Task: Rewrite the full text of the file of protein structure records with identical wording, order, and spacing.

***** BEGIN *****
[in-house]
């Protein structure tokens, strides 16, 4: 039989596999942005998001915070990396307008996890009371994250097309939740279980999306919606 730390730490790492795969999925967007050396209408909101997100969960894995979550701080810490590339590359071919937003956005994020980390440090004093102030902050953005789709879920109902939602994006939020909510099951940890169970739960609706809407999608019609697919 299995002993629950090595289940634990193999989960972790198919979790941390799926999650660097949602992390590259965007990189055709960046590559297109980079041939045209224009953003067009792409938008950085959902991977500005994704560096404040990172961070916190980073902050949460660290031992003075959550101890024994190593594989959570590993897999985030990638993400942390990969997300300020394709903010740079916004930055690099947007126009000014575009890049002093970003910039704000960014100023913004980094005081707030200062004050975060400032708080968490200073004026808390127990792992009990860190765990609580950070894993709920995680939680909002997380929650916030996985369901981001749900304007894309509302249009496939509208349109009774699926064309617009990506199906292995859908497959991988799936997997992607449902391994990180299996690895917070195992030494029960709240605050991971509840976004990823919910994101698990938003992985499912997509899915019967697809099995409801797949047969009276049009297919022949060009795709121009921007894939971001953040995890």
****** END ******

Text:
[in-house]
């Protein structure tokens, strides 16, 4: 039989596999942005998001915070990396307008996890009371994250097309939740279980999306919606 730390730490790492795969999925967007050396209408909101997100969960894995979550701080810490590339590359071919937003956005994020980390440090004093102030902050953005789709879920109902939602994006939020909510099951940890169970739960609706809407999608019609697919 299995002993629950090595289940634990193999989960972790198919979790941390799926999650660097949602992390590259965007990189055709960046590559297109980079041939045209224009953003067009792409938008950085959902991977500005994704560096404040990172961070916190980073902050949460660290031992003075959550101890024994190593594989959570590993897999985030990638993400942390990969997300300020394709903010740079916004930055690099947007126009000014575009890049002093970003910039704000960014100023913004980094005081707030200062004050975060400032708080968490200073004026808390127990792992009990860190765990609580950070894993709920995680939680909002997380929650916030996985369901981001749900304007894309509302249009496939509208349109009774699926064309617009990506199906292995859908497959991988799936997997992607449902391994990180299996690895917070195992030494029960709240605050991971509840976004990823919910994101698990938003992985499912997509899915019967697809099995409801797949047969009276049009297919022949060009795709121009921007894939971001953040995890």